Please do not connect the results of this survey to the questionable opinions sets forth by Mr. Findlay. Asking people today their preferences, when many have never even experienced a DB plan, is hardly comparable to the results you would get had you been able to ask at the time their long standing DB plans were eliminated. I have worked in the field for 30 years and have never once seen an employee group rise up and demand their DB plan be replaced with a DC plan. Yes there are always some small groups, short tenured employees and/or younger people who state that preference, but that was not the broad view. There was virtually universal interest in having a matching 401(k) or other DC plan on top of their DB plan and I would agree with his view that the financial services sector pushed DC plans, but those are different points altogether. Mr. Findlay's suggestion that large numbers of private sector employees wanted their DB plans to be replaced by DC plans while their public employee counterparts stayed the course due to their "greater wisdom" is not only an unsupported fabrication, it is also offensive to millions of people who have had their pensions frozen or reduced through no choice of their own. My point is that it is one thing to publish any and all opinions, it is quite another thing to implicitly endorse such views by having them drive a survey
From an employee standpoint, DB pays a specific benefit for life or a specified period of time and often covers the life of your spouse. DC may provide a better benefit but is subject to market fluctuations that you have no control over. As we have seen recently, a DB for an employer can lead to bankruptcy and elimination of the plan or in the public sector, large underfunded plans the "public" can not and eventually will not pay for.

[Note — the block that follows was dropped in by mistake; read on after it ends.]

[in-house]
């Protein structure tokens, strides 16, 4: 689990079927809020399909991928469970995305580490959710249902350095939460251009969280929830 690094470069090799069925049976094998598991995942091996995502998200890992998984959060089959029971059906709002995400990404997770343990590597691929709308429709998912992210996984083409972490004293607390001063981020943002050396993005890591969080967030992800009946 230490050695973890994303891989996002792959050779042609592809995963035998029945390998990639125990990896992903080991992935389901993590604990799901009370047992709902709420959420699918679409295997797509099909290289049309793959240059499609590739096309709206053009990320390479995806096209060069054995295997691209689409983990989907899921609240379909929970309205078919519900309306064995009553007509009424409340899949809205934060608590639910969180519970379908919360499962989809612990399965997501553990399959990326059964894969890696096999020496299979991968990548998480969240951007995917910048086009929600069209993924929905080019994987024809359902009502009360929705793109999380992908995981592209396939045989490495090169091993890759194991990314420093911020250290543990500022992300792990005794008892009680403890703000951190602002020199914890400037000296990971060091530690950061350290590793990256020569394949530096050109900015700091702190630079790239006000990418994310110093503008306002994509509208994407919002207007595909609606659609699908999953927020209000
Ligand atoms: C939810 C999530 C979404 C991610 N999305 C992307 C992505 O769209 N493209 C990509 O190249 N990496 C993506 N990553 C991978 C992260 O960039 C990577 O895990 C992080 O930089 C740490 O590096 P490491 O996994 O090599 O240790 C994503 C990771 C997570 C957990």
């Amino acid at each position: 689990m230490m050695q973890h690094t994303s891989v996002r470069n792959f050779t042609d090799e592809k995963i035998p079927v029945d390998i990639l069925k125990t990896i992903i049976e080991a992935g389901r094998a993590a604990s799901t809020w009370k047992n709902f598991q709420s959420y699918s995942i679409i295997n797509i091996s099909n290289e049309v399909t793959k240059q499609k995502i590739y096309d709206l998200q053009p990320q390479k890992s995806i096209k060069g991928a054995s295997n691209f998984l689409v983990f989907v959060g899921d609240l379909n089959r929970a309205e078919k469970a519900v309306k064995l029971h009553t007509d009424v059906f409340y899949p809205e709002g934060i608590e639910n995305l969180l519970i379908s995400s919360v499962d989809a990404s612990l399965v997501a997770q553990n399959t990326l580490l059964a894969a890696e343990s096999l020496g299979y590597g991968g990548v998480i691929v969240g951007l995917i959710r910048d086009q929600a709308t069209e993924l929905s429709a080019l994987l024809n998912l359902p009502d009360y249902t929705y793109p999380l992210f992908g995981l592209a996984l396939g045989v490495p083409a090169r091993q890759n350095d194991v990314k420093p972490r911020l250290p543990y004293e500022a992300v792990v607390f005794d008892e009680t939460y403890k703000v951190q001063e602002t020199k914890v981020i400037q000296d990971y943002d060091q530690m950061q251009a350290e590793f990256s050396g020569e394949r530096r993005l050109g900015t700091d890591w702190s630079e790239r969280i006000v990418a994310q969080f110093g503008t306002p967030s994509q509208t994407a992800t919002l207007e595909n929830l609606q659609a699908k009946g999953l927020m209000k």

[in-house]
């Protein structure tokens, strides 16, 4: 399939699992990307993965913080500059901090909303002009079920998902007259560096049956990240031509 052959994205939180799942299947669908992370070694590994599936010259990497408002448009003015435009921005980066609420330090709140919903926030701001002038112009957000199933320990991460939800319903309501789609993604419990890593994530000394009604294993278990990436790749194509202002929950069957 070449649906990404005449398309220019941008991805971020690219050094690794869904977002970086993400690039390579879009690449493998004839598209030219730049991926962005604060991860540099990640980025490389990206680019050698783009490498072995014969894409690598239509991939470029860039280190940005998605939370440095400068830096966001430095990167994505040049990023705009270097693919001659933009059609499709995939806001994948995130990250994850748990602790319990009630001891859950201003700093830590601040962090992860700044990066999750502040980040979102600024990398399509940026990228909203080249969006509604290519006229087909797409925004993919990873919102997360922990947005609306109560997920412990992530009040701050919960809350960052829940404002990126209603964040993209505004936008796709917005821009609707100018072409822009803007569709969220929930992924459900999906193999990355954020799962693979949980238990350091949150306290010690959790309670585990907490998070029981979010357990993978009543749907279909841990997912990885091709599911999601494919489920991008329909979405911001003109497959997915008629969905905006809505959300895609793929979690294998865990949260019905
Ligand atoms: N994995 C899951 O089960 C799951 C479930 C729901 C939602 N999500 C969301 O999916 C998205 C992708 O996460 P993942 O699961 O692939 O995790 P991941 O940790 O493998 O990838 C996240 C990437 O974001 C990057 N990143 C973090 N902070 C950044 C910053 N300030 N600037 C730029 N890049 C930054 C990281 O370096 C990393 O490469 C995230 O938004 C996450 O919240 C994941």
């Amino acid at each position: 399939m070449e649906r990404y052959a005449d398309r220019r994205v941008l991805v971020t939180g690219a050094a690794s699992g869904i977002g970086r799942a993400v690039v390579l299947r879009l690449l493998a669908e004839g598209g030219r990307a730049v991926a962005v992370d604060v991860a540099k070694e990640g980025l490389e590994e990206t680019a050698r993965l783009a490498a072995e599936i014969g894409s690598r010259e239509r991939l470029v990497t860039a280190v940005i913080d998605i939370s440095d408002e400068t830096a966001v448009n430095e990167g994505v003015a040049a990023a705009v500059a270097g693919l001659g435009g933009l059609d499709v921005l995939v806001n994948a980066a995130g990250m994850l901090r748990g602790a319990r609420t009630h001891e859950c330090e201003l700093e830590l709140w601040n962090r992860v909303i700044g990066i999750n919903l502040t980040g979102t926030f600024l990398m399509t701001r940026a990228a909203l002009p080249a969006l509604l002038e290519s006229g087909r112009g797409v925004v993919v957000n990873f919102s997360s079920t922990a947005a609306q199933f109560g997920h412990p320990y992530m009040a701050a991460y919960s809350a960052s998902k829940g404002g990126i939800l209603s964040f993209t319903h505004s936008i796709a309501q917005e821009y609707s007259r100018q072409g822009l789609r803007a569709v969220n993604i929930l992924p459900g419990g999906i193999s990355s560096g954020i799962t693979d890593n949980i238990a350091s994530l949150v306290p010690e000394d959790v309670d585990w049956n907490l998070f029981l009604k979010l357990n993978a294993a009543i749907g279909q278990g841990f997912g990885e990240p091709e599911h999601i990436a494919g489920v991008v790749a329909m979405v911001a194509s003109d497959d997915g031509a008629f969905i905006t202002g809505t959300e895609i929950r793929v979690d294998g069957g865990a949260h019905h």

I think employees just don't want to have to worry about what will happen to them when they retire.
I don't think that the switch to DC plans was done because of demand from lower paid workers but was done instead to reduce or eliminate the costs of a DB plan. The problems of the DC plan are many; participant's lack of interest or involvement, due in no small part to their lack of knowledge about investing, etc. I seem to recall seeing studies that indicate that most workers would prefer a DB plan or at least a 401k that was essentially the same as a DB plan. Workers have now had to assume all the risks of their investment choices while the employer only has to contend with the fiduciary duties of a DC plan sponsor.
Employees would rather have a DB plan. That way, they get some retirement even if they don't make contributions.